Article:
By Yara Bayoumy, Reuters
ALEPPO, Syria — At a crowded market stall in Syria, a middle-aged couple, well dressed, shuffle over to press a folded note, furtively, into the hand of a foreign reporter. It is the kind of silent cry for help against a reign of fear that has been familiar to journalists visiting Syria over the past two years. Only this is not the Damascus of President Bashar al-Assad but rebel-held Aleppo; the note laments misrule under the revolution and hopes Assad can defeat its “terrorism.” “We used to live in peace and security until this malicious revolution reached us and the Free Syrian Army (FSA) started taking bread by force,” the unidentified couple wrote. “We ask God to help the regime fight the Free Syrian Army and terrorism — we are with the sovereignty of President Bashar al-Assad forever.” While they might not be all they seemed — agents of Assad’s beleaguered security apparatus want to blacken the rebels’ name — their sentiments are far from rare in Aleppo, Syria’s biggest city and once-vibrant hub of trade and industry, whose diverse urban communities now face hardship and chaos at the hands of motley bands of fighters recruited from surrounding rural areas. As government forces fight on in parts of Aleppo, in large areas that have been under rebel control for six months or more complaints are getting louder about indiscipline among the fighters, looting and a general lack of security and necessities like running water, bread and electricity in districts that have been pounded by tanks and hit by Assad’s air force. Recognizing that mistrust, rebel units have set up command and policing structures they see forming a basis of institutions which might one day run the whole country and which, meanwhile, they hope can show Arab and Western supporters that they have the organization to handle aid in the form of money and weapons. For those who fear the worst for Syria now that the revolt has unleashed long suppressed ethnic and sectarian rivalries, however, evidence in Aleppo that these new institutions have had little practical impact on often rival rebel groups is ominous.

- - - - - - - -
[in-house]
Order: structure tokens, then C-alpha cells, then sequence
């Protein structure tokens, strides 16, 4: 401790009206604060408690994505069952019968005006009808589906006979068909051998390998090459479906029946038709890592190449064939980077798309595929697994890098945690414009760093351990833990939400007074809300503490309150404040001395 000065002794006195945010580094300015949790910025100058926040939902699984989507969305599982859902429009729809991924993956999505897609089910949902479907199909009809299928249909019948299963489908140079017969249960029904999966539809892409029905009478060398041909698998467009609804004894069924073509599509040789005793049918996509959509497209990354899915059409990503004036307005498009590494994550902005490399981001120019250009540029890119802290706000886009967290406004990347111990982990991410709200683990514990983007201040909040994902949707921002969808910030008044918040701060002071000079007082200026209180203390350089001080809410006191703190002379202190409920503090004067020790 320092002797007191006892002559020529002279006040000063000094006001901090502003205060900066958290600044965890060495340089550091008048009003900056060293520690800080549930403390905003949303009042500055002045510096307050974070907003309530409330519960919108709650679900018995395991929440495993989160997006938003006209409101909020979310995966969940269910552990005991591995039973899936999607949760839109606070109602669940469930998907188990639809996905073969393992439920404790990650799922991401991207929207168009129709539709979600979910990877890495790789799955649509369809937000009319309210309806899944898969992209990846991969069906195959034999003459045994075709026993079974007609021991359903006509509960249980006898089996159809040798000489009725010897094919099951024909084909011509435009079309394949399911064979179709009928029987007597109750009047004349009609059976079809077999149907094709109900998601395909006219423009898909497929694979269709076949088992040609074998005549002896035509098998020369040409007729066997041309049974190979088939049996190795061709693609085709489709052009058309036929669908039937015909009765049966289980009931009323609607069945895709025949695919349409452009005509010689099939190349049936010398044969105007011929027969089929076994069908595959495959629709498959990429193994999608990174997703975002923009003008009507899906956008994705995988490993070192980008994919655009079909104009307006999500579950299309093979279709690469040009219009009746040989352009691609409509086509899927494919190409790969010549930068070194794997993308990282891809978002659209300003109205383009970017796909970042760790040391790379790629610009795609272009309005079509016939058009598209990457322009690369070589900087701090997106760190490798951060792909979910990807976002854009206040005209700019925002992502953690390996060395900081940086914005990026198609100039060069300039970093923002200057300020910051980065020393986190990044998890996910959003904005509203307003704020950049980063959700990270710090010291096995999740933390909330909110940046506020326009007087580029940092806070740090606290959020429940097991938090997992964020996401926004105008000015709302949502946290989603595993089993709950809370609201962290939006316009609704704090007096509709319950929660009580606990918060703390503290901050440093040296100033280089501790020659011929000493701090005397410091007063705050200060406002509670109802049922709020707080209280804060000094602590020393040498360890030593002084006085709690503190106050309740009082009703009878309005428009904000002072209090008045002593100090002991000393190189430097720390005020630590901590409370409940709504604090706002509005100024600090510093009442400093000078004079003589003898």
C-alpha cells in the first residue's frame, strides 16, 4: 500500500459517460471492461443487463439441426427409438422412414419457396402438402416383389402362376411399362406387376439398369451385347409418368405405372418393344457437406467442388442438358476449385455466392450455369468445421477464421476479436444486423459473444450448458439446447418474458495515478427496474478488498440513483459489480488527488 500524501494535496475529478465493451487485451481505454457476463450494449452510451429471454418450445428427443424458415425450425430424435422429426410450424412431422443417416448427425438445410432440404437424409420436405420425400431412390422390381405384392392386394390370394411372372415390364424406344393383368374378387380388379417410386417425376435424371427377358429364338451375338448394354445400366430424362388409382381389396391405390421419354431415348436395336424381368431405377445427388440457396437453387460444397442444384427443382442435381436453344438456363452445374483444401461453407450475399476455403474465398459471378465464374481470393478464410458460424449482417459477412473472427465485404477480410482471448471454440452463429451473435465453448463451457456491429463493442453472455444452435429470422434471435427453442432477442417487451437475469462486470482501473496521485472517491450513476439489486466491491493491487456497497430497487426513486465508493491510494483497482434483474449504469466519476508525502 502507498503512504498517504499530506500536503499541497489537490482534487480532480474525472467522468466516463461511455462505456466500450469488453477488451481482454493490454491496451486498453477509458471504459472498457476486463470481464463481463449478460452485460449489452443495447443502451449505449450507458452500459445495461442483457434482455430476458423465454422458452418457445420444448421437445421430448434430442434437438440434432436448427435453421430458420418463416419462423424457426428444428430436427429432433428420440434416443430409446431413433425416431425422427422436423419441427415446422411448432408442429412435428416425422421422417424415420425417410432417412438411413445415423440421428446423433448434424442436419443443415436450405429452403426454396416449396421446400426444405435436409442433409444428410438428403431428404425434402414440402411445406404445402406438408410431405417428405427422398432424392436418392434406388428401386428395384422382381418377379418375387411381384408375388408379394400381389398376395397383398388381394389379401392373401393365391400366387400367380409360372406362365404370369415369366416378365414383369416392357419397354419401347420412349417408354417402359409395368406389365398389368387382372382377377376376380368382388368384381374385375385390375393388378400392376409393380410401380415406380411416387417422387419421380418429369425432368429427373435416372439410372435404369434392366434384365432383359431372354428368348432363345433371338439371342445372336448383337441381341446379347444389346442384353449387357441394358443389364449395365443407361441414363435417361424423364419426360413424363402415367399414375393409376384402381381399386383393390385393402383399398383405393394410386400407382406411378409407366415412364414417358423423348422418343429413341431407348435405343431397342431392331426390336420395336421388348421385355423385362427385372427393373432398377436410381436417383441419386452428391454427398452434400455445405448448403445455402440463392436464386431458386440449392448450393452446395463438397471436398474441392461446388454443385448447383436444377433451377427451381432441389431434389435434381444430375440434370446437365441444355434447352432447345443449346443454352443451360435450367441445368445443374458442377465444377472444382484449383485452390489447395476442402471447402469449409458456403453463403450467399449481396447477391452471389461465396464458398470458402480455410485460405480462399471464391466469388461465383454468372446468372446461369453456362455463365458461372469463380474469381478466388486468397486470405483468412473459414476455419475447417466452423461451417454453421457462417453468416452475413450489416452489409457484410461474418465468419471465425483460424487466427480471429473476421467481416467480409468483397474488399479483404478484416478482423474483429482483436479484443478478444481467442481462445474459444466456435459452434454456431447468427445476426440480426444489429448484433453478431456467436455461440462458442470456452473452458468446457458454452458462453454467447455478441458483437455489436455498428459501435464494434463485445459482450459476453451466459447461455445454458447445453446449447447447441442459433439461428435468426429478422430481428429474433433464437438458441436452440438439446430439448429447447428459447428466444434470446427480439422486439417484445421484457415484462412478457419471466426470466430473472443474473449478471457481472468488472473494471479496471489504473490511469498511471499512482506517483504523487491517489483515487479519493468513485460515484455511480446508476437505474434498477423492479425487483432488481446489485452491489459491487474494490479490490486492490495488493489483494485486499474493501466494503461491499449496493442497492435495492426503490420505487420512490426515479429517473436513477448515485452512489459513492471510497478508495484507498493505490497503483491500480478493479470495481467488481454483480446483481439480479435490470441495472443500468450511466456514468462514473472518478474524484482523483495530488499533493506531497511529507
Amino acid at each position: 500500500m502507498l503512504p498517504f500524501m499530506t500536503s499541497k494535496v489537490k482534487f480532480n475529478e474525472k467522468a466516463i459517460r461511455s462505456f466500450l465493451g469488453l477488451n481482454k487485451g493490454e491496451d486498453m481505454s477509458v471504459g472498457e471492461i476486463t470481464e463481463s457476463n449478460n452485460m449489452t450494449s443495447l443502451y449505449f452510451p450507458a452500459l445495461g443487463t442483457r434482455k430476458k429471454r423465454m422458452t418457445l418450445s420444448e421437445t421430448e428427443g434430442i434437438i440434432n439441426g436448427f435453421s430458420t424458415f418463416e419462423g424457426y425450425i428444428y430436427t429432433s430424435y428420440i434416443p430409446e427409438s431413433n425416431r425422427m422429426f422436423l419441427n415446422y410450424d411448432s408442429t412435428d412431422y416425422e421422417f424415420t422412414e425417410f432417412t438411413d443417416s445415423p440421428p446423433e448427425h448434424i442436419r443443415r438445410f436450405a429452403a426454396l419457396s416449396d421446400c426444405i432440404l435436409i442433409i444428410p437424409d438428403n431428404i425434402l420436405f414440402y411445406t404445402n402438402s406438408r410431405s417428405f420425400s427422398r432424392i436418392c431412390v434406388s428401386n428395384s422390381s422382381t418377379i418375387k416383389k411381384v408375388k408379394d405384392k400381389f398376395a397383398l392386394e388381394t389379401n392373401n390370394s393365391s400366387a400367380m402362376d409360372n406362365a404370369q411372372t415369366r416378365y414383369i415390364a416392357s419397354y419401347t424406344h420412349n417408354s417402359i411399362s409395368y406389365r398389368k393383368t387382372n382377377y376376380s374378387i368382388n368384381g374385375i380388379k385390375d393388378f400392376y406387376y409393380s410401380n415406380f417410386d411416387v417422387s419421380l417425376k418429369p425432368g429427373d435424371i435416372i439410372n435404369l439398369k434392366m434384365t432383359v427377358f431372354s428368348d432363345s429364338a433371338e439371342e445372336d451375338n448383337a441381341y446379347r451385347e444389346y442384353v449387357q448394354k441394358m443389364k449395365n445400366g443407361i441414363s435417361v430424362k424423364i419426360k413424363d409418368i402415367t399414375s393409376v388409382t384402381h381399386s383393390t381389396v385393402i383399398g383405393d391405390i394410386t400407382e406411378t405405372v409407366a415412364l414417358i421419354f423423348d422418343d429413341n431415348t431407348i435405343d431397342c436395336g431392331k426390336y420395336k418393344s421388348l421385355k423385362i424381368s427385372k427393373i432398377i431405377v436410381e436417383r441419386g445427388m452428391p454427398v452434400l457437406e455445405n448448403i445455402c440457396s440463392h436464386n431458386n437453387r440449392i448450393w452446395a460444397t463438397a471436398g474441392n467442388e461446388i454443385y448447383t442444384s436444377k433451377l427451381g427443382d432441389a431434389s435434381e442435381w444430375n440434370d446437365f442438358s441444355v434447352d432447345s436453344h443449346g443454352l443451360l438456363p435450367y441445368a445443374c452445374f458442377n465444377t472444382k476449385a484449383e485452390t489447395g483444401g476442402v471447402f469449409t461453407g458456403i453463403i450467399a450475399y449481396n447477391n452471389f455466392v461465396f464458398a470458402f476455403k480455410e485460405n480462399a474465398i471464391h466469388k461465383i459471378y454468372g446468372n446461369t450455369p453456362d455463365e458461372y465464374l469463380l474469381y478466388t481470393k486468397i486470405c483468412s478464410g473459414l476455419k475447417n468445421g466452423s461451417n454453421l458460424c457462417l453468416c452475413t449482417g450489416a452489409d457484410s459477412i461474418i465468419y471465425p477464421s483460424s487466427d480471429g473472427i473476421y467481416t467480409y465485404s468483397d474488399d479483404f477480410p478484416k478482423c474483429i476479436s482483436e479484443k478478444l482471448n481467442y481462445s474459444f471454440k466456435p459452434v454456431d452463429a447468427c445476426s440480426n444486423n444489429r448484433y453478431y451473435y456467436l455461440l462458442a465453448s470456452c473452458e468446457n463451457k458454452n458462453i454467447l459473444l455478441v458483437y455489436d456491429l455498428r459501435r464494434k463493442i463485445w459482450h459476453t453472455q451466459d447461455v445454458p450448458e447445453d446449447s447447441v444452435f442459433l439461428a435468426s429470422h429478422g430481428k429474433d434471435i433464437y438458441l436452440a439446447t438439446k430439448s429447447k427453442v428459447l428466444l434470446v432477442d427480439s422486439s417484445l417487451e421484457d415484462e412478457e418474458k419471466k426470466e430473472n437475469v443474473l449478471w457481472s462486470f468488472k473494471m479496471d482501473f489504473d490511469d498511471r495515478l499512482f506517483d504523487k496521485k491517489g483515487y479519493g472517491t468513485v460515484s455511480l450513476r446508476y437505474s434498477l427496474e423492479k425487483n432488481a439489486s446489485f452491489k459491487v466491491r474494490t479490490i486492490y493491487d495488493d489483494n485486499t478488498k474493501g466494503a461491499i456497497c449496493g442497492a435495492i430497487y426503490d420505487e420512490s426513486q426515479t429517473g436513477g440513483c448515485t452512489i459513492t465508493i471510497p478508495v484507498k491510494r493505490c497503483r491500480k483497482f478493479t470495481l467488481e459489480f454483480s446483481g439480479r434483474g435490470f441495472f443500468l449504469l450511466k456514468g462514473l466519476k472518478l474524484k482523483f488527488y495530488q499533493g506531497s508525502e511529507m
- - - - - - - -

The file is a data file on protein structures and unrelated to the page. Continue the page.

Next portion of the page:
And all the while relations grow testier between the rebels and Aleppines, for whom many fighters harbor some disdain after the urbanites’ failed to rise up on their own against Assad. Parasites Rebel commanders interviewed in and around Aleppo in the past two weeks acknowledged problems within the FSA — an army in name only, made up of brigades competing for recognition and resources. But they laid much of the blame on “bad apples” and opportunists and said steps are being taken to put things right.